Surgical Endoscopy

, Volume 25, Issue 4, pp 1004–1011

A review of 130 humans enrolled in transgastric NOTES protocols at a single institution

  • Peter Nau
  • E. Christopher Ellison
  • Peter MuscarellaJr.
  • Dean Mikami
  • Vimal K. Narula
  • Bradley Needleman
  • W. Scott Melvin
  • Jeffrey W. Hazey
Review

DOI: 10.1007/s00464-010-1369-3

Cite this article as:
Nau, P., Ellison, E.C., Muscarella, P. et al. Surg Endosc (2011) 25: 1004. doi:10.1007/s00464-010-1369-3

Abstract

Background

The methodology of Natural Orifice Translumenal Endoscopic Surgery (NOTES) has been validated in both human and animal models. Herein is a discussion of our experience gained from the initial 130 patients enrolled in transgastric pre-NOTES and NOTES protocols at our institution.

Methods

A retrospective review of our research database was performed for all patients enrolled in NOTES protocols. The infectious risk of a gastrotomy with and without a NOTES procedure was assessed in 100 patients. Eighty patients completed a true NOTES protocol looking at staging, access, and insufflation with select patients evaluating the potential for bacterial contamination of the abdominal compartment.

Results

A total of 130 patients have completed pre-NOTES and NOTES protocols at our institution. We observed no clinically significant contamination of the abdomen secondary to transgastric procedures in 100 patients. Diagnostic transgastric endoscopic peritoneoscopy (DTEP) was completed in 20 patients with pancreatic head masses and found to have a 95% concordance with laparoscopic exploration for assessment of peritoneal metastases. Blind endoscopic gastrotomy and DTEP were evaluated in 40 patients who underwent laparoscopic Roux-en-Y gastric bypass procedures (LSRYGB) and were found to be safe, reliable, and without a clinically significant risk of contamination. Endoscopic peritoneal insufflation was successfully established and correlated with standard laparoscopic insufflation in 20 patients.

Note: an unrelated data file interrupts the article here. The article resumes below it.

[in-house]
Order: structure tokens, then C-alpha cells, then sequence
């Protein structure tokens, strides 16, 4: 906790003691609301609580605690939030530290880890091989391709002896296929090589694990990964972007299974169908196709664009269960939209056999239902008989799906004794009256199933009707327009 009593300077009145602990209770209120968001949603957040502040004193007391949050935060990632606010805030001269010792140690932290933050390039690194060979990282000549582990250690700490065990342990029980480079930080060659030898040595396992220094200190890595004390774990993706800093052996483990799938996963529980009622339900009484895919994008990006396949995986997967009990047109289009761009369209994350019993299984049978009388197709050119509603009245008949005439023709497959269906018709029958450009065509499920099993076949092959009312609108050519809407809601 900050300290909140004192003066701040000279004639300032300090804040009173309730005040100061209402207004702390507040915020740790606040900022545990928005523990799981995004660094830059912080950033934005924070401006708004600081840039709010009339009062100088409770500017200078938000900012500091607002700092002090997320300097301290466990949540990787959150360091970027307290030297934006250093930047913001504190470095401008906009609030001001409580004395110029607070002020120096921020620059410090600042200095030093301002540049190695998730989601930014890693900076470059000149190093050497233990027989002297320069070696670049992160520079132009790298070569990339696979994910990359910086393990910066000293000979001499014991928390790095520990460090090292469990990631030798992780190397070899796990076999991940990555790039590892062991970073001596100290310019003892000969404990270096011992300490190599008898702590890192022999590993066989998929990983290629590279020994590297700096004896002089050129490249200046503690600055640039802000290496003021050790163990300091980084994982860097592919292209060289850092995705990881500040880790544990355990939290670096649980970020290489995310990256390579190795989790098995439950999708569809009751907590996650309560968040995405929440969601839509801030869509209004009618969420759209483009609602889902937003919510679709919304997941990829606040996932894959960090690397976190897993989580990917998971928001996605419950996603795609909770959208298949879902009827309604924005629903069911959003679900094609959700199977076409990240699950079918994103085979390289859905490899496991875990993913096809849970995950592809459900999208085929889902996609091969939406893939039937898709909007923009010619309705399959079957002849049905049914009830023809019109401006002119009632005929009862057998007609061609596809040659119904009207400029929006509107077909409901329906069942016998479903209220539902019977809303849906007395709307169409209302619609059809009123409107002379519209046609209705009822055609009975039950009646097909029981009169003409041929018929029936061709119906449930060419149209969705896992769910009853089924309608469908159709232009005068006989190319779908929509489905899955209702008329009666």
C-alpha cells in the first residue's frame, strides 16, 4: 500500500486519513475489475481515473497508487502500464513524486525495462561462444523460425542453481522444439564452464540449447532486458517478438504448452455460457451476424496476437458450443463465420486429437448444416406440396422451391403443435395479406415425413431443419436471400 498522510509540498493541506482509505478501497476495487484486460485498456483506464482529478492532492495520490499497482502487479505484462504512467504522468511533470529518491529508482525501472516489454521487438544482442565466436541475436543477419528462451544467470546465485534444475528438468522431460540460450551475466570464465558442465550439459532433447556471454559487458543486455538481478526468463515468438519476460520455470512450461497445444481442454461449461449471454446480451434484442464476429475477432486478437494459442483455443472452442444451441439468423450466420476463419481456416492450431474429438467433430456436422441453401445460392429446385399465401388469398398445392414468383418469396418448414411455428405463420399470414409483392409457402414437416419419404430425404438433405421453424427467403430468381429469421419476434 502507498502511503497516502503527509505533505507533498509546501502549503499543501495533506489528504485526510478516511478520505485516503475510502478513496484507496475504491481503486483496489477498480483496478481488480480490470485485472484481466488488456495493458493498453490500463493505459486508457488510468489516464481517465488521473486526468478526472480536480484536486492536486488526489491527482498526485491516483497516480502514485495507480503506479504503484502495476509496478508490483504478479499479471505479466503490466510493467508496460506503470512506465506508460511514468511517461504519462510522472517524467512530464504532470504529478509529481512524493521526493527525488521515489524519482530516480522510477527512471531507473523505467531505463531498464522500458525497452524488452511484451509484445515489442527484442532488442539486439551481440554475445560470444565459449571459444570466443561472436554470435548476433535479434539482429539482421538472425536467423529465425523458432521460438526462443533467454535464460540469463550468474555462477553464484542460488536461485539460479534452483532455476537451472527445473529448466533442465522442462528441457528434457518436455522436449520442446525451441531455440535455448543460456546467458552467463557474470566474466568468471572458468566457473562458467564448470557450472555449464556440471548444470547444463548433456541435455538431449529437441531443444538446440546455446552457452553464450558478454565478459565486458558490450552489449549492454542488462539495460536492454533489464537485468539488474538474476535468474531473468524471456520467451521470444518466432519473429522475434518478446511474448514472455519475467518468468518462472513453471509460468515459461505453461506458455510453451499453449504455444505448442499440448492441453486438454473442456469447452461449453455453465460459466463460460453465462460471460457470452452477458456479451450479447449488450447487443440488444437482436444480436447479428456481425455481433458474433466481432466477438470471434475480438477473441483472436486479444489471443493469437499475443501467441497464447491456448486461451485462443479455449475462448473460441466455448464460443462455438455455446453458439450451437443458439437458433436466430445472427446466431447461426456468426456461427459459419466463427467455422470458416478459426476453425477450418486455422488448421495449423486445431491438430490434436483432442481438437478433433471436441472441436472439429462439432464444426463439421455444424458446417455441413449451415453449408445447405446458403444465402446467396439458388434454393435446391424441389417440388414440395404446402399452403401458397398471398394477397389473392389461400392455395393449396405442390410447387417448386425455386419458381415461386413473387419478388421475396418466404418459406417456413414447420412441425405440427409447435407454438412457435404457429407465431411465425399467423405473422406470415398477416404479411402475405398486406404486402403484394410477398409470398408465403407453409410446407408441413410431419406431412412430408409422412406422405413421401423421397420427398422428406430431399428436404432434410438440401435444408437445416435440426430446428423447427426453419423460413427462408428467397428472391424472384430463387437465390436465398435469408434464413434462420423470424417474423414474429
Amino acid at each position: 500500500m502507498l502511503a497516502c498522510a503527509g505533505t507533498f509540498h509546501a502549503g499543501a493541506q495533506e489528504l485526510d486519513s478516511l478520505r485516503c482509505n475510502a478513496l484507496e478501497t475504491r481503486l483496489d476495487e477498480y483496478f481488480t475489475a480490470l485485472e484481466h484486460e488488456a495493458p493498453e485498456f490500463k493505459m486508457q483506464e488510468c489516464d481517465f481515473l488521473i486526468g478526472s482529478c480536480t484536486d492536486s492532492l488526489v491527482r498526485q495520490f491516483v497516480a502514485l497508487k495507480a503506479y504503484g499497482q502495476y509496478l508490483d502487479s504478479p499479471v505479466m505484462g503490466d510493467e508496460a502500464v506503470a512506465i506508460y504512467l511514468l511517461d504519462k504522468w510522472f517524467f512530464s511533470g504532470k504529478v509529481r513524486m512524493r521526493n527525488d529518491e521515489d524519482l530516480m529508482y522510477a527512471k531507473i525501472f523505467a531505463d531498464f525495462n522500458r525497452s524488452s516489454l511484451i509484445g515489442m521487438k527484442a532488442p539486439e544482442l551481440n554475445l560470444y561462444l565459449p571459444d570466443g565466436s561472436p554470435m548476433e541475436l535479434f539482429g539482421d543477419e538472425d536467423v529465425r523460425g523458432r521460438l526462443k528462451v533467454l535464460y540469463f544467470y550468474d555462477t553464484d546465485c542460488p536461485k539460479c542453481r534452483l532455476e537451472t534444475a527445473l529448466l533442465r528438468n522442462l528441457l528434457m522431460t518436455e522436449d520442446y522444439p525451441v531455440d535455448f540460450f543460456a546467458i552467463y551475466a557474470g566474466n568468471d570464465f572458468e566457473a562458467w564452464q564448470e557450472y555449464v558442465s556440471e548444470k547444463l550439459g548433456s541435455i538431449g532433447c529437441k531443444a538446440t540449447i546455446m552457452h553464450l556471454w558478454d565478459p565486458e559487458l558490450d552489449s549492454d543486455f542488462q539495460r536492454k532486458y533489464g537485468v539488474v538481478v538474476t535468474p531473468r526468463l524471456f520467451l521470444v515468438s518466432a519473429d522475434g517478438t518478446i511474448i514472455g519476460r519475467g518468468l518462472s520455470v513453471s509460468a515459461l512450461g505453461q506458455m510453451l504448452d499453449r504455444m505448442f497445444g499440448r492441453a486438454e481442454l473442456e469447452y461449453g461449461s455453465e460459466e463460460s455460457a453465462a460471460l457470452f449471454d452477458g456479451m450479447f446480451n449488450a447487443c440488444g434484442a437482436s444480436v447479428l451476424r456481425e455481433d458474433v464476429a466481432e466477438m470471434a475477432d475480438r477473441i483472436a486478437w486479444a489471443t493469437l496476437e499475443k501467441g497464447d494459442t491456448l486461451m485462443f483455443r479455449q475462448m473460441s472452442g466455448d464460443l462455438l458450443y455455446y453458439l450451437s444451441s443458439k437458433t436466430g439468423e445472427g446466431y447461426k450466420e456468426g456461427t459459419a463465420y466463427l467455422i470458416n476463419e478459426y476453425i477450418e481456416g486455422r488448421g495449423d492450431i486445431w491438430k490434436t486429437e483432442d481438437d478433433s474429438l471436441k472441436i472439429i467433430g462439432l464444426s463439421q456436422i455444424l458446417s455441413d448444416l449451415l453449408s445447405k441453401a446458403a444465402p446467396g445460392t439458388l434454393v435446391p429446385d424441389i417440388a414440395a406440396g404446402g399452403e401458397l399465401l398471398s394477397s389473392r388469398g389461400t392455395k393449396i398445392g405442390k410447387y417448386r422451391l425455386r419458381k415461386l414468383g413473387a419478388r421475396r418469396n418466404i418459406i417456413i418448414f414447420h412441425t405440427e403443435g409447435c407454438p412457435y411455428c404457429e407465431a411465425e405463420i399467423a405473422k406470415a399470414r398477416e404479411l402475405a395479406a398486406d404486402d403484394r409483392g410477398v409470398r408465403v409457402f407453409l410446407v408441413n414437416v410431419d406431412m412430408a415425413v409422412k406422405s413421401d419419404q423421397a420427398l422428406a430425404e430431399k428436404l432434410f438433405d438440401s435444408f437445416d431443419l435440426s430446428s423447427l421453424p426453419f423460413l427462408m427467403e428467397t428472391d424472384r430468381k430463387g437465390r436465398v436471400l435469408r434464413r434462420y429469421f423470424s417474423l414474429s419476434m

Conclusions

Transgastric NOTES is a safe alternative approach to accessing the peritoneal cavity in humans. The risk of bacterial contamination secondary to peroral and transgastric access is clinically insignificant. A device for the facile closure of the gastric defect is the sole factor limiting institution of this methodology as a standalone technique.

Keywords

Transgastric surgery Endolumenal surgery Natural orifice translumenal endoscopic surgery 

Copyright information

© Springer Science+Business Media, LLC 2010

Authors and Affiliations

  • Peter Nau
    • 1
  • E. Christopher Ellison
    • 3
  • Peter MuscarellaJr.
    • 1
  • Dean Mikami
    • 2
  • Vimal K. Narula
    • 1
  • Bradley Needleman
    • 2
  • W. Scott Melvin
    • 2
  • Jeffrey W. Hazey
    • 1
    • 4
  1. 1.Division of General SurgeryThe Ohio State University School of Medicine and Public HealthColumbusUSA
  2. 2.Center for Minimally Invasive SurgeryThe Ohio State University School of Medicine and Public HealthColumbusUSA
  3. 3.Department of SurgeryThe Ohio State University School of Medicine and Public HealthColumbusUSA
  4. 4.Department of SurgeryThe Ohio State University Medical CenterColumbusUSA

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